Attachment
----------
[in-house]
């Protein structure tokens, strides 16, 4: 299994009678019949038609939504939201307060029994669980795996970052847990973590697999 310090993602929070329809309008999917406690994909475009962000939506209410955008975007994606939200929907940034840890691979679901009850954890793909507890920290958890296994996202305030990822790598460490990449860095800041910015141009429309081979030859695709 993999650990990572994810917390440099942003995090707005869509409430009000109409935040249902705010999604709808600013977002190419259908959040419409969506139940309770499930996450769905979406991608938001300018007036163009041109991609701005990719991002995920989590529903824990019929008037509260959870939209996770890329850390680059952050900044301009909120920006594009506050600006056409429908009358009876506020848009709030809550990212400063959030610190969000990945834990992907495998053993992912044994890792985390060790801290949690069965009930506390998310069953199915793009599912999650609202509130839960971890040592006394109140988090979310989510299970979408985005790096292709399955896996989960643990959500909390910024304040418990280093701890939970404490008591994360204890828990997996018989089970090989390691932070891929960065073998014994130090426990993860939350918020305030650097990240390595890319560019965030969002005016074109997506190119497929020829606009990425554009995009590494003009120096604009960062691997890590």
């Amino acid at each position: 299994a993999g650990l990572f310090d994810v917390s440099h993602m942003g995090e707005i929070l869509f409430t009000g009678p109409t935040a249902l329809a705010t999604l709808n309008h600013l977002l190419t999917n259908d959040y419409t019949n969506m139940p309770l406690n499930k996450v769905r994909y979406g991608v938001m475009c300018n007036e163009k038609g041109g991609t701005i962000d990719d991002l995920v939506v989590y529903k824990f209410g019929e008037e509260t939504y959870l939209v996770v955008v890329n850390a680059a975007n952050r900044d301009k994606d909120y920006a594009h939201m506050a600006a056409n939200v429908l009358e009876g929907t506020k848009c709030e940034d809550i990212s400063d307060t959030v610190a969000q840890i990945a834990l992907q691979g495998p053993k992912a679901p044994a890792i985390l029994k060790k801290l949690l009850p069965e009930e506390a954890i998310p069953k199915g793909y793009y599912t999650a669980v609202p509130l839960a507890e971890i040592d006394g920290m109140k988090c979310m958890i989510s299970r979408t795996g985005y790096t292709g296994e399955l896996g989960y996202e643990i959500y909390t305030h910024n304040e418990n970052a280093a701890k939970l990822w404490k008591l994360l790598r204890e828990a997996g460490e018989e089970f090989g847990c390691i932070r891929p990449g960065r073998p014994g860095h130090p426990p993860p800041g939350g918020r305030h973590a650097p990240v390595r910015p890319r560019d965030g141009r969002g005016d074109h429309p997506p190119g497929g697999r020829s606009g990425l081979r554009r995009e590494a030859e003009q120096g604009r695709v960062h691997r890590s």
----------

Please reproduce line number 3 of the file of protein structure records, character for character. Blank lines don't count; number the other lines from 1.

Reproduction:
């Amino acid at each position: 299994a993999g650990l990572f310090d994810v917390s440099h993602m942003g995090e707005i929070l869509f409430t009000g009678p109409t935040a249902l329809a705010t999604l709808n309008h600013l977002l190419t999917n259908d959040y419409t019949n969506m139940p309770l406690n499930k996450v769905r994909y979406g991608v938001m475009c300018n007036e163009k038609g041109g991609t701005i962000d990719d991002l995920v939506v989590y529903k824990f209410g019929e008037e509260t939504y959870l939209v996770v955008v890329n850390a680059a975007n952050r900044d301009k994606d909120y920006a594009h939201m506050a600006a056409n939200v429908l009358e009876g929907t506020k848009c709030e940034d809550i990212s400063d307060t959030v610190a969000q840890i990945a834990l992907q691979g495998p053993k992912a679901p044994a890792i985390l029994k060790k801290l949690l009850p069965e009930e506390a954890i998310p069953k199915g793909y793009y599912t999650a669980v609202p509130l839960a507890e971890i040592d006394g920290m109140k988090c979310m958890i989510s299970r979408t795996g985005y790096t292709g296994e399955l896996g989960y996202e643990i959500y909390t305030h910024n304040e418990n970052a280093a701890k939970l990822w404490k008591l994360l790598r204890e828990a997996g460490e018989e089970f090989g847990c390691i932070r891929p990449g960065r073998p014994g860095h130090p426990p993860p800041g939350g918020r305030h973590a650097p990240v390595r910015p890319r560019d965030g141009r969002g005016d074109h429309p997506p190119g497929g697999r020829s606009g990425l081979r554009r995009e590494a030859e003009q120096g604009r695709v960062h691997r890590s």